CHECKS on Otley Bridge and its footbridge will begin next week ahead of essential maintenance work.

Leeds City Council will use pontoons to conduct tests on the footbridge's cantilevers, and on two of the bridge's cutwaters, from Monday, October 16.

Expected to take two weeks to complete, the work will involve removing a couple of stones from the cutwaters so the wall thickness can be measured and the fill material checked.

The results will help the city council plan maintenance tasks that are not expected to be implemented until 2019.

In is letter to local councillors and residents ahead of the inspection work, the authority said: "The test results will inform the future maintenance scheme.

"In case of rising water levels or flood conditions the pontoons will be removed from the bridge. Pedestrian traffic on the footbridge will not be affected.

"We are aware that a boat hire will be operating from the landing stage, with boats going underneath the bridge, and discussions with Otley Boats Ltd are ongoing to ensure a safe operation during the works.

"We are consulting with Historic England, the Environment Agency and Natural England.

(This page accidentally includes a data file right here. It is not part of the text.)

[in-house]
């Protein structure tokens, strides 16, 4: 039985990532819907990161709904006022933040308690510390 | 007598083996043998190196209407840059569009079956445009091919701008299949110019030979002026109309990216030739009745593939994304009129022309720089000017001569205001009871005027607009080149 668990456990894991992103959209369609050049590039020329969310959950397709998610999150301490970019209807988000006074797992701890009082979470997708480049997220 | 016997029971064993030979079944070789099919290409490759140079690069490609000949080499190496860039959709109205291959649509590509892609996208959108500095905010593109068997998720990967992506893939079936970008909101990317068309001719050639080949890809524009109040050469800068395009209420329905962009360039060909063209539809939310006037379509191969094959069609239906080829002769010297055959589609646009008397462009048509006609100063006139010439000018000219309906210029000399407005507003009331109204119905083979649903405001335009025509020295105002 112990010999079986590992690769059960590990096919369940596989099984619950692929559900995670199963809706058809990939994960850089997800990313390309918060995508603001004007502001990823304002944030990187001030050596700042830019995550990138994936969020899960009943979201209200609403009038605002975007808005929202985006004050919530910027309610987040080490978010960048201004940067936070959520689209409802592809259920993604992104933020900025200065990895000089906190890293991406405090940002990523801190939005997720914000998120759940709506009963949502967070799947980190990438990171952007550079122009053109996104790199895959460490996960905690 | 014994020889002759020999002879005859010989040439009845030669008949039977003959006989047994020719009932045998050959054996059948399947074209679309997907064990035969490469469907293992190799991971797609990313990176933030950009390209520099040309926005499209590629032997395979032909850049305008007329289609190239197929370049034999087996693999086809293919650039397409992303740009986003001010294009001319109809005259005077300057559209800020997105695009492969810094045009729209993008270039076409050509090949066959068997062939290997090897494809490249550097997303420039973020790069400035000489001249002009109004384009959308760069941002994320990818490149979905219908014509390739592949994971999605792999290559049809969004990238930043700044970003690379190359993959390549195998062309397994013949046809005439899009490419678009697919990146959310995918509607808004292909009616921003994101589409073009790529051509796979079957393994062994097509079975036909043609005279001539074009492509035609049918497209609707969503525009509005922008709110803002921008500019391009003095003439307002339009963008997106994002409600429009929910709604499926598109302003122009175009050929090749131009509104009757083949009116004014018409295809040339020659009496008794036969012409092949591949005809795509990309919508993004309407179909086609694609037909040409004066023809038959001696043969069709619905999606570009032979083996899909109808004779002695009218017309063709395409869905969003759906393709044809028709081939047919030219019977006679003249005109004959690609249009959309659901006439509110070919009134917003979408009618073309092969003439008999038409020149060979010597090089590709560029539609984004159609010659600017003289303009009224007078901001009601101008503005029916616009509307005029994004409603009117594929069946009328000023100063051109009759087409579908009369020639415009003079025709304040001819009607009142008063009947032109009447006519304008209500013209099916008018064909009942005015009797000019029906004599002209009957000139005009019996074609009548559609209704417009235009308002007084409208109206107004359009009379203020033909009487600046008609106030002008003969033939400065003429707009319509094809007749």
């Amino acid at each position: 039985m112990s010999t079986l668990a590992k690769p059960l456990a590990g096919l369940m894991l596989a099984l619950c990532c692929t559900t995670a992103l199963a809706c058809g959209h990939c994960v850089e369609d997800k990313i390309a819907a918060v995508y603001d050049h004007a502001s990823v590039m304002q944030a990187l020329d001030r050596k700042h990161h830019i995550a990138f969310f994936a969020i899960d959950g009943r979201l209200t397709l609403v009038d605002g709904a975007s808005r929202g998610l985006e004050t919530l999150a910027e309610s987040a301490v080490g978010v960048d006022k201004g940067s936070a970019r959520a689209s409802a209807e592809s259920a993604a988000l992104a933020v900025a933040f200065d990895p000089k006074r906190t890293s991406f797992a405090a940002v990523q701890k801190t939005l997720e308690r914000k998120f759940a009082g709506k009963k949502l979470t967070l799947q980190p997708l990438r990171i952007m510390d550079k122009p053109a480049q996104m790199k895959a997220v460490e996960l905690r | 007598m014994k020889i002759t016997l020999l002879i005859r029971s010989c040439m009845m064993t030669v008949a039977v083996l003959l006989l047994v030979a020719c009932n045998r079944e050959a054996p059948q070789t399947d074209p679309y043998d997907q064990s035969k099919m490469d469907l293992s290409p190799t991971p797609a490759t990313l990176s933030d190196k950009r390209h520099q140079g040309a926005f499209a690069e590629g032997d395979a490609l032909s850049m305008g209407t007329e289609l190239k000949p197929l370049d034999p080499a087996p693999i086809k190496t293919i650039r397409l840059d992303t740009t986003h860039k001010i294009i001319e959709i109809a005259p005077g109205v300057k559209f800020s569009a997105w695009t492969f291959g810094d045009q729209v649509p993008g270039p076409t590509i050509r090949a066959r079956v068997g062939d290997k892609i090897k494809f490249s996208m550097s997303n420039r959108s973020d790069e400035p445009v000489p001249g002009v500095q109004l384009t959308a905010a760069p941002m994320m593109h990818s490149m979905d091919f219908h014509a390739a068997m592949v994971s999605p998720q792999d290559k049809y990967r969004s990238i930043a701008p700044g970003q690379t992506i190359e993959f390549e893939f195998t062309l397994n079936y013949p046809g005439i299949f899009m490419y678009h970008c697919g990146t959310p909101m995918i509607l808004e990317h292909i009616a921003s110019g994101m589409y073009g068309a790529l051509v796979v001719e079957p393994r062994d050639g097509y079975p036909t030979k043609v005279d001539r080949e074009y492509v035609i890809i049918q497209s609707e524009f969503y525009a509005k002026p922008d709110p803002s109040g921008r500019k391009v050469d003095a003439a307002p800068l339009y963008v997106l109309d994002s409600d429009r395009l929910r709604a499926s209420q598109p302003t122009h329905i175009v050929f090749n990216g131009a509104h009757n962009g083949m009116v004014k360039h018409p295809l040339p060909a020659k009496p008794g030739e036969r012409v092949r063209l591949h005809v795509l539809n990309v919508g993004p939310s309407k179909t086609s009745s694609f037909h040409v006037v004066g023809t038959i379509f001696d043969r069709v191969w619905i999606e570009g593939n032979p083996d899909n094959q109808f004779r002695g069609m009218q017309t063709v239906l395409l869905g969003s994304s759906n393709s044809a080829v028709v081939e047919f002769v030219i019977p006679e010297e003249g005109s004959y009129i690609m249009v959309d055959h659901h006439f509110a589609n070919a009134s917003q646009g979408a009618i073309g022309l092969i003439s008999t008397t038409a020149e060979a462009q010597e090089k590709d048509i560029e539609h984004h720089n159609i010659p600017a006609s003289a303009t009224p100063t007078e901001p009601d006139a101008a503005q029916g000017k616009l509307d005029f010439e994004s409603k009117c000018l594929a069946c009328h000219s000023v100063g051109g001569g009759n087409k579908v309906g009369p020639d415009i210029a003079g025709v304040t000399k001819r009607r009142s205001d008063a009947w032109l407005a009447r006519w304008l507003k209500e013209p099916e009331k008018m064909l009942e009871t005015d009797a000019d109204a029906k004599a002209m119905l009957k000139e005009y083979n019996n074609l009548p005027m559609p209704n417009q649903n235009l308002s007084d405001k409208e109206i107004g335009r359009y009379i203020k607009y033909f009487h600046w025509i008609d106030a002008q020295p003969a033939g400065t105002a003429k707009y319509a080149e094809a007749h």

"Before any work will take place an ecologist will inspect the bridge to select the areas for the investigation which are furthest away from any bat* activities.

"However the investigations unlikely to cause any significant disturbance to bats."

The Otley and Yeadon ward's three councillors, all Liberal Democrat, have welcomed the move - and are stressing that there is no cause for concern.

Councillor Ryk Downes said: "This is one of the most heavily used footpaths in Otley and it is important that it is maintained in good condition."

Councillor Sandy Lay said: "We are assured that this is part of an ongoing maintenance programme.

"The bridge itself is in good condition and there is no suggestion that the footway is unsafe."

"The work should not affect pedestrians and vehicles," added Councillor Colin Campbell, "but if repair works are found to be necessary then they will be programmed as part of a larger repair scheme to take place in 2019."

*A colony of Daubenton's Bats - also called Water Bats, due to their habit of hunting insects on the surface of rivers, lakes and canals - roosts beneath Otley Bridge.

All bat species in the UK, along with their breeding sites and resting places, are protected by law.